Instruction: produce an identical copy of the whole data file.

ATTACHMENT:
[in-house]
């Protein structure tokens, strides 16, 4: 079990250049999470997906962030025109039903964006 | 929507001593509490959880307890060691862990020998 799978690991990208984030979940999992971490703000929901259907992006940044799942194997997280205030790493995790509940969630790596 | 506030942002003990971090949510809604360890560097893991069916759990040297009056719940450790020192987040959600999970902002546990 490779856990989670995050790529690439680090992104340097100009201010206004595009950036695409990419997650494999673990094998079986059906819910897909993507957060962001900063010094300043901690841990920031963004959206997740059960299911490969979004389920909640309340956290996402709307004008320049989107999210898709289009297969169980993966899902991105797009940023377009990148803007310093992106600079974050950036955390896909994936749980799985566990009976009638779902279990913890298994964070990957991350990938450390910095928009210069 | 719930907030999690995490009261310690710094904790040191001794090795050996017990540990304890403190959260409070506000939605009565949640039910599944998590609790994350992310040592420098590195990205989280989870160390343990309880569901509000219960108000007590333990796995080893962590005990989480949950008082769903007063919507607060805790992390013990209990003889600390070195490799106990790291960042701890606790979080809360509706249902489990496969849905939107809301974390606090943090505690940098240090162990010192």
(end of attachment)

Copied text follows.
[in-house]
């Protein structure tokens, strides 16, 4: 079990250049999470997906962030025109039903964006 | 929507001593509490959880307890060691862990020998 799978690991990208984030979940999992971490703000929901259907992006940044799942194997997280205030790493995790509940969630790596 | 506030942002003990971090949510809604360890560097893991069916759990040297009056719940450790020192987040959600999970902002546990 490779856990989670995050790529690439680090992104340097100009201010206004595009950036695409990419997650494999673990094998079986059906819910897909993507957060962001900063010094300043901690841990920031963004959206997740059960299911490969979004389920909640309340956290996402709307004008320049989107999210898709289009297969169980993966899902991105797009940023377009990148803007310093992106600079974050950036955390896909994936749980799985566990009976009638779902279990913890298994964070990957991350990938450390910095928009210069 | 719930907030999690995490009261310690710094904790040191001794090795050996017990540990304890403190959260409070506000939605009565949640039910599944998590609790994350992310040592420098590195990205989280989870160390343990309880569901509000219960108000007590333990796995080893962590005990989480949950008082769903007063919507607060805790992390013990209990003889600390070195490799106990790291960042701890606790979080809360509706249902489990496969849905939107809301974390606090943090505690940098240090162990010192």